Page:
Italy is one of my favourite countries in the world and holds a lot of special memories for me. I spent my 21st birthday in Rome, thanks to an incredible surprise birthday present from my parents. Florence is where Tim got down on one knee and popped the question! And we’ve had incredible holidays along the Amalfi Coast (Sorrento, Amalfi and Positano). Venice, Lake Garda and Tuscany are still on list. But after last week, I’ve had to add another place to that list – Puglia.
I was invited to dinner at Pulia Restaurant just around the corner from Borough Market, with the lovely people at Zomato. As soon as I walked through the door, I knew it was going to be an excellent evening. Pulia is designed to be as authentically Italian as possible – the decor was just beautiful, with white wood, airy open spaces and shelves brimming with Italian produce.
Their furniture is imported from Puglia (a shame, as I had my eye on a gorgeous kitchen worktop/island and had hoped it had been sourced locally!) and all of the products they sell are from local businesses in Puglia which are imported and branded in Pulia’s own style. In the window stood a red flower called a Pumo, which is a symbol of good luck in Puglia, and has been discreetly incorporated into the restaurant’s own product branding and design.
I was soon introduced to the couple running the restaurant, Georges and Sarah. Georges is originally from Lebanon and Sarah is originally from Athens (so we immediately hit it off, sharing Greek/Cypriot stories!) So you might wonder why they decided to set up an Italian restaurant in London, and how they managed to make it authentic. Quite simply, they have a passion for the Italian region and saw an opportunity to bring fresh Italian ingredients to the area, producing delicious food while keeping things fairly simple. As we ate, their love for the food and culture was very apparent as they discussed what we were being served and the stories behind the dishes.
And oh, the food. Where do I begin on the food? It was some of the most flavoursome Italian food I’ve ever eaten, beating some of the food I’ve actually eaten IN Italy! The chefs are Italian and clearly know their stuff – there’s very much an Italian ‘family feel’ to this restaurant.
We started with taralli (a bit of a cross between a bread stick and a pretzel) served with a number of dips, including aubergine and black olive.
This was served with a number of divine hams and a wonderful collection of cheeses, including whole burrata, the inside of the burrata (mozzarella and cream), and my personal favourite, nodini – cheese tied into a ‘knot’ shape with quite a salty flavour. Another highlight had to be the scamorza – smoked cheese served baked, all gooey and delicious. Perfect for dunking – if I’d been by myself, I would definitely have taken a bread roll to it 😉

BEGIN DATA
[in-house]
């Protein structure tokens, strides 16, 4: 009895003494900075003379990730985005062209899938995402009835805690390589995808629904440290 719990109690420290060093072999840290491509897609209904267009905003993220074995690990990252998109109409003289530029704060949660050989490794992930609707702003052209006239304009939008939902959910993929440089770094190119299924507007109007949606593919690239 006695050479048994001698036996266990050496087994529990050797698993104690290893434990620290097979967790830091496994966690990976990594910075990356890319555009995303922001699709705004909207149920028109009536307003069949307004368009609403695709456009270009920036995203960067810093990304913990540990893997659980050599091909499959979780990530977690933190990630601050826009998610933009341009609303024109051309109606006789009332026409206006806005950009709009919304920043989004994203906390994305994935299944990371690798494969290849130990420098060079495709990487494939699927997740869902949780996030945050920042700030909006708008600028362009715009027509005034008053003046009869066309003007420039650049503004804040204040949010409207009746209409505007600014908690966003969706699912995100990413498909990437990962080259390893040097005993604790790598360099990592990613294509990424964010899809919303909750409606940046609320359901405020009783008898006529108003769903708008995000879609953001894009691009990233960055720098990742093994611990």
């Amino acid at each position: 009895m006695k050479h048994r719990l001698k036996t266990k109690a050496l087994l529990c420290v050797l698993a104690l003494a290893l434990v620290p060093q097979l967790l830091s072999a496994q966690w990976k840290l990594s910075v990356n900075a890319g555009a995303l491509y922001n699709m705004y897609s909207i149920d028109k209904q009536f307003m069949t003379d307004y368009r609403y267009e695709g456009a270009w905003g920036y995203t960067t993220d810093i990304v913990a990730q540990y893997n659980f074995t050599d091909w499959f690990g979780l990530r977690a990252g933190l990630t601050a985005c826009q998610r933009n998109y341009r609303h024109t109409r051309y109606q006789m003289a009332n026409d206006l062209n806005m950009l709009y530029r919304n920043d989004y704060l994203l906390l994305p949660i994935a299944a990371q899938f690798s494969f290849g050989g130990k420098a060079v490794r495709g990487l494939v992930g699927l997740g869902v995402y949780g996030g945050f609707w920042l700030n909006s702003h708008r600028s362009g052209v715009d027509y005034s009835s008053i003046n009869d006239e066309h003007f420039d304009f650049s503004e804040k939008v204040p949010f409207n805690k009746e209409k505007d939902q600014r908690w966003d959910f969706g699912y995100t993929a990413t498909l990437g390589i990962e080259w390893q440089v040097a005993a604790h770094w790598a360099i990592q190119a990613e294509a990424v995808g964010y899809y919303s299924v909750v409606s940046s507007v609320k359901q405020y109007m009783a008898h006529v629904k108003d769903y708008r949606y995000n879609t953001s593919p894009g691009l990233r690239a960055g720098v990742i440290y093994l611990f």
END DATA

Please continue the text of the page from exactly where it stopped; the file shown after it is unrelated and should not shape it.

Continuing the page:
We were also treated to various pizza-style dishes, including a few different kinds of panzerotto, before moving on to the pasta course (as if we hadn’t had enough food by this point!)
We were given a quick lesson in how to make orecchiette semola pasta by the chef. It involves smoothing out each piece of pasta with the back of a spoon, holding it in place and curling it around, before popping it inside out with your finger. The chef made it look incredibly easy and was flying through them – us lowly food bloggers unfortunately struggled a lot more, although it was quite reassuring to see that even Sarah and Georges found it as difficult as we did. It clearly takes practice!
We got to tuck into some capunti pasta with a simple but lovely tomato sauce – it was the first time I’d tried this pasta and I really enjoyed it. It was quite al dente but it worked, with a very unusual texture – a harder edge and slightly softer inside.
Just when I thought I was going to explode, out came the desserts! We were treated to a number of cakes with different fillings and when Georges recommended I try mandarin-infused olive oil with one of them, I was intrigued. But my goodness, it worked! I’m now trying to think of other things I can manage to dip into that beautiful oil!
And I haven’t even got around to the wine yet, which was the best I’ve had in a long time, full stop! The white wine (Bombino) was dry yet slightly sparkling. For me it was just perfect – I like my white wine to be dry, but I can’t take too many bubbles (much to the annoyance of my friends who can live on Prosecco and champagne!) The red (Nero Di Troia) was stunning with the exact depth of flavours I love in a good red. I can’t wait to go back there and stock up on a few bottles!
I’ve since been on Pulia’s website and have seen that they also have restaurants in New York, Florence, Milan and Turin. So if you’re ever in any of those places (or London, of course!), I would highly recommend a visit. You can find out more on their website here.
A big thanks to Zomato and to all of the other lovely bloggers who attended – you were great company! You can find their blogs here:
If you haven’t heard of Zomato, you can visit the site here. In summary, it’s an awesome restaurant discovery guide whose focus is building a community of people who love food. With 24,500 restaurants, it’s a fab way of finding everything from your local kebab shop to booking Michelin-star establishments. And you can leave reviews to help spread the word about good (and bad!) places you’ve eaten. Fellow food bloggers, if you haven’t signed up yet, give it a go!
I was invited to Pulia Restaurant by Zomato UK but did not receive any payment. All views are my own.